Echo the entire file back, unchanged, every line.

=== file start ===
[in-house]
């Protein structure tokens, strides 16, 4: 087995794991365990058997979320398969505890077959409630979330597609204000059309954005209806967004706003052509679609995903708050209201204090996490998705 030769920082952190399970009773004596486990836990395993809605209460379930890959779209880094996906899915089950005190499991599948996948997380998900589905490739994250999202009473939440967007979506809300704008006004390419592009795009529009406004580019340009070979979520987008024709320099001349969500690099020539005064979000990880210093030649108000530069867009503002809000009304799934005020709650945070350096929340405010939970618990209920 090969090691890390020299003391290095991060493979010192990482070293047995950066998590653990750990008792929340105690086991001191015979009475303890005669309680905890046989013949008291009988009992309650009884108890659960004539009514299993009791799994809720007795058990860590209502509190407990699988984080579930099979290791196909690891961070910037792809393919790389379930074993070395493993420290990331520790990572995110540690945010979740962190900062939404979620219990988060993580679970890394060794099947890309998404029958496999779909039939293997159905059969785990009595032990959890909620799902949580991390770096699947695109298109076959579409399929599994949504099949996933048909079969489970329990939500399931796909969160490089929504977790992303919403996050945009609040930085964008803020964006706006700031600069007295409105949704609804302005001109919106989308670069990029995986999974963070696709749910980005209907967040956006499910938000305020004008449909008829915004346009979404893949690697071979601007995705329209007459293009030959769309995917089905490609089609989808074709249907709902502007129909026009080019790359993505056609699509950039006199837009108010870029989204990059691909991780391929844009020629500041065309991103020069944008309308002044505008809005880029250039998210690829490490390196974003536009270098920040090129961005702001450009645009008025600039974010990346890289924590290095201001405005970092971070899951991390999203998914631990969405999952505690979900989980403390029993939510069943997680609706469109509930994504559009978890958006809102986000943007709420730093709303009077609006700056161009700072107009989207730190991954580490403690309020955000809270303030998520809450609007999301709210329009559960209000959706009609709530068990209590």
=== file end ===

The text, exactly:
[in-house]
């Protein structure tokens, strides 16, 4: 087995794991365990058997979320398969505890077959409630979330597609204000059309954005209806967004706003052509679609995903708050209201204090996490998705 030769920082952190399970009773004596486990836990395993809605209460379930890959779209880094996906899915089950005190499991599948996948997380998900589905490739994250999202009473939440967007979506809300704008006004390419592009795009529009406004580019340009070979979520987008024709320099001349969500690099020539005064979000990880210093030649108000530069867009503002809000009304799934005020709650945070350096929340405010939970618990209920 090969090691890390020299003391290095991060493979010192990482070293047995950066998590653990750990008792929340105690086991001191015979009475303890005669309680905890046989013949008291009988009992309650009884108890659960004539009514299993009791799994809720007795058990860590209502509190407990699988984080579930099979290791196909690891961070910037792809393919790389379930074993070395493993420290990331520790990572995110540690945010979740962190900062939404979620219990988060993580679970890394060794099947890309998404029958496999779909039939293997159905059969785990009595032990959890909620799902949580991390770096699947695109298109076959579409399929599994949504099949996933048909079969489970329990939500399931796909969160490089929504977790992303919403996050945009609040930085964008803020964006706006700031600069007295409105949704609804302005001109919106989308670069990029995986999974963070696709749910980005209907967040956006499910938000305020004008449909008829915004346009979404893949690697071979601007995705329209007459293009030959769309995917089905490609089609989808074709249907709902502007129909026009080019790359993505056609699509950039006199837009108010870029989204990059691909991780391929844009020629500041065309991103020069944008309308002044505008809005880029250039998210690829490490390196974003536009270098920040090129961005702001450009645009008025600039974010990346890289924590290095201001405005970092971070899951991390999203998914631990969405999952505690979900989980403390029993939510069943997680609706469109509930994504559009978890958006809102986000943007709420730093709303009077609006700056161009700072107009989207730190991954580490403690309020955000809270303030998520809450609007999301709210329009559960209000959706009609709530068990209590």